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Acupuncture - now I get the point of it!
AS I survey the numerous needles protruding out of various parts of my legs, arms and feet, not forgetting the one sprouting from the top of my forehead, I wonder what to expect next.
The needles are smaller than I expect. They’re as fine as a piece of hair. I didn’t feel them being inserted into my skin at all.
I have always been interested in alternative therapies and treatments, but so far this has only taken me as far as a few different kinds of massage.
Today, however, I find myself having dived head first (with a needle lodged there to prove it) into the world of acupuncture.
That this has happened today is due to the soon-to-be-opened, multi-bed acupuncture clinic in Uxbridge.
Uxbridge Community Acupuncture is being run by Celeste Handford and Anna Piechocka, who both currently practice acupuncture privately in Uxbridge and Beaconsfield.
The clinic, at Christchurch, Belmont Road, will open on September 12 and will be open for treatment every Wednesday afternoon from 1pm.
What is special about this clinic is that the multi-bed format can provide a high quality yet very affordable service for the community.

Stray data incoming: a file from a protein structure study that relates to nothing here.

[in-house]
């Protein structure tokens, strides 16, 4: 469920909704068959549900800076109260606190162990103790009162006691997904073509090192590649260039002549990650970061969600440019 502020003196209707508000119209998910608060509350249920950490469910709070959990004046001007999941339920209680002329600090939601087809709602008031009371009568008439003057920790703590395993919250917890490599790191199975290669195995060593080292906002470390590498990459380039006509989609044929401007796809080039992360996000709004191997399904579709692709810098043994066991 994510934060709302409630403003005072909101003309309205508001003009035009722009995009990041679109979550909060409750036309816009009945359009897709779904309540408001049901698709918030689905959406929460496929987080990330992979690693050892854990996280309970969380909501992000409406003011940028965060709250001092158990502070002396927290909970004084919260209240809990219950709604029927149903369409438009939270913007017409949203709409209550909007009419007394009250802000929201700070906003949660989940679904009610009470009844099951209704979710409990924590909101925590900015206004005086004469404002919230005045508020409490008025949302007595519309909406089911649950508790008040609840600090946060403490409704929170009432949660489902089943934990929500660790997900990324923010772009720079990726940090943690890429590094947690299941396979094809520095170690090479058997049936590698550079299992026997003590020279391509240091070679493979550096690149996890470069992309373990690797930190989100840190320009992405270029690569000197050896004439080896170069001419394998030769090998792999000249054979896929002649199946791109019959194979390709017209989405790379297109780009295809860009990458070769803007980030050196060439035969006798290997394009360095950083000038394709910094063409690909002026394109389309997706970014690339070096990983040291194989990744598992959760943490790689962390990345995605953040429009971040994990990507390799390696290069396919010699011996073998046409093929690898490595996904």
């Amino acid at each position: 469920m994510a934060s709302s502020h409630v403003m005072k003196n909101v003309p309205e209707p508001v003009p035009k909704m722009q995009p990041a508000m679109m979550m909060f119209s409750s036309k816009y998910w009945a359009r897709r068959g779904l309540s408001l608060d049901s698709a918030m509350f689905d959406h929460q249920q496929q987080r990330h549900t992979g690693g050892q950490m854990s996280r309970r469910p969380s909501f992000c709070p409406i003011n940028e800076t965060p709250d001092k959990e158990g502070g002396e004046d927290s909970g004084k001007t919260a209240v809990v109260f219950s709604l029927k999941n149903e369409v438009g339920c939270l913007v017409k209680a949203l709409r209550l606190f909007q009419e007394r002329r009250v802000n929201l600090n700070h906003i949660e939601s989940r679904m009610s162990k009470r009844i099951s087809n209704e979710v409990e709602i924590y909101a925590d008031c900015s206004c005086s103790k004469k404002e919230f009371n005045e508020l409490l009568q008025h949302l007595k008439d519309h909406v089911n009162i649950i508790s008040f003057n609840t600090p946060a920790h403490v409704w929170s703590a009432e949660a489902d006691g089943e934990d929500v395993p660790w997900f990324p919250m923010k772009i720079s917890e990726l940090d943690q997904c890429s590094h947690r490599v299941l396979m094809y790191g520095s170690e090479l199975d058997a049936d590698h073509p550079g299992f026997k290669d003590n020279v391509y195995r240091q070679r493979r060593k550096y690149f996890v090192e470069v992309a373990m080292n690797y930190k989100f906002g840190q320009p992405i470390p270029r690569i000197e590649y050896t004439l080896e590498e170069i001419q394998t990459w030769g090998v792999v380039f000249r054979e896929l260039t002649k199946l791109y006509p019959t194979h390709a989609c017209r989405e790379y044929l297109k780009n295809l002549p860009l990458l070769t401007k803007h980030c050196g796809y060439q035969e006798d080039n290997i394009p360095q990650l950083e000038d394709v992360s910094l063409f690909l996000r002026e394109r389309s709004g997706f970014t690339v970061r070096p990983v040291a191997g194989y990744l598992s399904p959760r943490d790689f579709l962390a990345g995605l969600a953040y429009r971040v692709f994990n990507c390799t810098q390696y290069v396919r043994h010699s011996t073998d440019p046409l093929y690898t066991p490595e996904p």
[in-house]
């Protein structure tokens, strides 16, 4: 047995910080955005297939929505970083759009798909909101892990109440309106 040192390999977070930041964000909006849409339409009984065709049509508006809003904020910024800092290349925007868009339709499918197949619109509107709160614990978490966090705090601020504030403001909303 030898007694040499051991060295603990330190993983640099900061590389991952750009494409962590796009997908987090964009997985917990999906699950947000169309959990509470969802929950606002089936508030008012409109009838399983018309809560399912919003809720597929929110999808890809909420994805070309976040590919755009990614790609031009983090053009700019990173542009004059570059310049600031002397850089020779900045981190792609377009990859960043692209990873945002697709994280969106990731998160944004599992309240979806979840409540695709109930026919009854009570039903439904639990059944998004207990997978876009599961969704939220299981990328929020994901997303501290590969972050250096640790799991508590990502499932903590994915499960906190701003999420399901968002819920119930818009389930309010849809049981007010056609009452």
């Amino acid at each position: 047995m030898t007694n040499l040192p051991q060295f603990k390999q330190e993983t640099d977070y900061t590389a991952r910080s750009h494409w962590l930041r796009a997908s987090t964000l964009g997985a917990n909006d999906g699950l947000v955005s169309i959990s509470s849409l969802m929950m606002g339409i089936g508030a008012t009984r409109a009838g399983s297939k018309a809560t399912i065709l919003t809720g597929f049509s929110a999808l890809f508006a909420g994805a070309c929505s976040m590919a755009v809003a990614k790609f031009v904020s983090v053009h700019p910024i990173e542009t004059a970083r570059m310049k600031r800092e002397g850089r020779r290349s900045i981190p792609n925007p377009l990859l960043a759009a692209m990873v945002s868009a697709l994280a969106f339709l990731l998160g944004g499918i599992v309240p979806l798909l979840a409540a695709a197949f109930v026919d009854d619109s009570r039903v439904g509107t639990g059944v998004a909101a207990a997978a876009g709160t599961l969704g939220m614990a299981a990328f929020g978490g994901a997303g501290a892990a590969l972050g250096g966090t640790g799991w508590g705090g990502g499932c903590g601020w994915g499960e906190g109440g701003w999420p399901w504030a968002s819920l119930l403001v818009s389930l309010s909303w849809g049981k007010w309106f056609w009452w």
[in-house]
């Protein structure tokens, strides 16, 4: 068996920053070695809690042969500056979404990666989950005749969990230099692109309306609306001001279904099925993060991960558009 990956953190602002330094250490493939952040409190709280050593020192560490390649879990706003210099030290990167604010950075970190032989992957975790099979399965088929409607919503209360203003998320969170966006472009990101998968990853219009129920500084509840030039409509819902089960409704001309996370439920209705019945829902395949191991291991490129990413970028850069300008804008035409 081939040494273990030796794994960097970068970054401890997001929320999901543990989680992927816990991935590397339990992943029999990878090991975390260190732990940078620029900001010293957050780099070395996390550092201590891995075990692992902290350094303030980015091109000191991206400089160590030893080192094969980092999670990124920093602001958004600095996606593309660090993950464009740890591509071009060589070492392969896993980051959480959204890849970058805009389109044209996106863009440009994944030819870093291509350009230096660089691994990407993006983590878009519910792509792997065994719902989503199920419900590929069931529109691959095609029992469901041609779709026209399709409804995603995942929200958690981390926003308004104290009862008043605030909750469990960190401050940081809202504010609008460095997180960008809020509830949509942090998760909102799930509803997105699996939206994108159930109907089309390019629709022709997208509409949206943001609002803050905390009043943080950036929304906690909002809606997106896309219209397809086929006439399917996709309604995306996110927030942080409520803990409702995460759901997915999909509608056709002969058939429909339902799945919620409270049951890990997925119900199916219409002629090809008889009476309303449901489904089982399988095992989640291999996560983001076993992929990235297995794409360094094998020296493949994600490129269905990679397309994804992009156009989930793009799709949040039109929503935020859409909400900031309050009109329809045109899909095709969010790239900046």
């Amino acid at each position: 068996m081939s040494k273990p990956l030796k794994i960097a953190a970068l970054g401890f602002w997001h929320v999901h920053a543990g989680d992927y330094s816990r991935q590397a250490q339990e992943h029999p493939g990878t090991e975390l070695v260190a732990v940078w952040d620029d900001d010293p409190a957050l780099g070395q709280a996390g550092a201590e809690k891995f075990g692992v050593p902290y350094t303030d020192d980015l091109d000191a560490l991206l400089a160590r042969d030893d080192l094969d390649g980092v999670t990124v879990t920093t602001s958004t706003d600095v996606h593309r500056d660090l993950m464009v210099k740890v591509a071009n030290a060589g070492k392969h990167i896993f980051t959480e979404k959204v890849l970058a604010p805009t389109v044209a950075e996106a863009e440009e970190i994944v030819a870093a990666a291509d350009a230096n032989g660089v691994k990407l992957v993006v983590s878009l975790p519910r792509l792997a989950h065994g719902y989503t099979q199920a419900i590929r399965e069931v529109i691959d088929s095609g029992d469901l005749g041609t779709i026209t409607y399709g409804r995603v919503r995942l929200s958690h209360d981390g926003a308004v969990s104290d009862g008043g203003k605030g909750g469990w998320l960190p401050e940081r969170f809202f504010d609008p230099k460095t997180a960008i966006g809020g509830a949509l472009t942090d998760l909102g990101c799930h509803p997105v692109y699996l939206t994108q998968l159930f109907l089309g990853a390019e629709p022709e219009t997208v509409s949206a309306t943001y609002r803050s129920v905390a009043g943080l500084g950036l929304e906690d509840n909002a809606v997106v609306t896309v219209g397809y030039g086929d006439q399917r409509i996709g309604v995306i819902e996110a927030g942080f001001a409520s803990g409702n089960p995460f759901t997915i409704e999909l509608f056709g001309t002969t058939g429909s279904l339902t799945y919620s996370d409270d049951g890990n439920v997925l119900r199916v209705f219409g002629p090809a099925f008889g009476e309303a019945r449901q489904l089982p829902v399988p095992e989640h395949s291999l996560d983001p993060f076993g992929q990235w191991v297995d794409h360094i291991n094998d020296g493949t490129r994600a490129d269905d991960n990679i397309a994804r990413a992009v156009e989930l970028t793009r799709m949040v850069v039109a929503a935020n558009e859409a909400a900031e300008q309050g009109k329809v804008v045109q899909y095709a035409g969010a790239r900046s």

Most UK acupuncturists can charge up to £60 per treatment, but Uxbridge Community Acupuncture will charge a fraction of the price, at £20.
Anna says: “For some people, acupuncture is prohibitively expensive. So, to encourage people to have acupuncture, you have to keep the cost at a level they can afford.
“Also, for acupuncture to be effective, people need to have regular courses of treatment, so we hope the low cost will enable people who wouldn’t normally be able to afford it to return for treatment.”
So why have they chosen Uxbridge as the place to start this multi-bed clinic?
Celeste says: “We thought Uxbridge would be a good place as it has a very mixed community. There are no other multi-bed clinics in the area.”
A multi-bed clinic is one where several people are treated together in one large room. In the Far East, from where acupuncture originates, it is normal to treat many people together and, therefore, many people feel it is a more authentic way to practise.
This type of service is possible because acupuncture needles usually take 20-45 minutes to take effect, so the practitioner is able to place needles in one patient, leave them to relax and then move on to the next patient.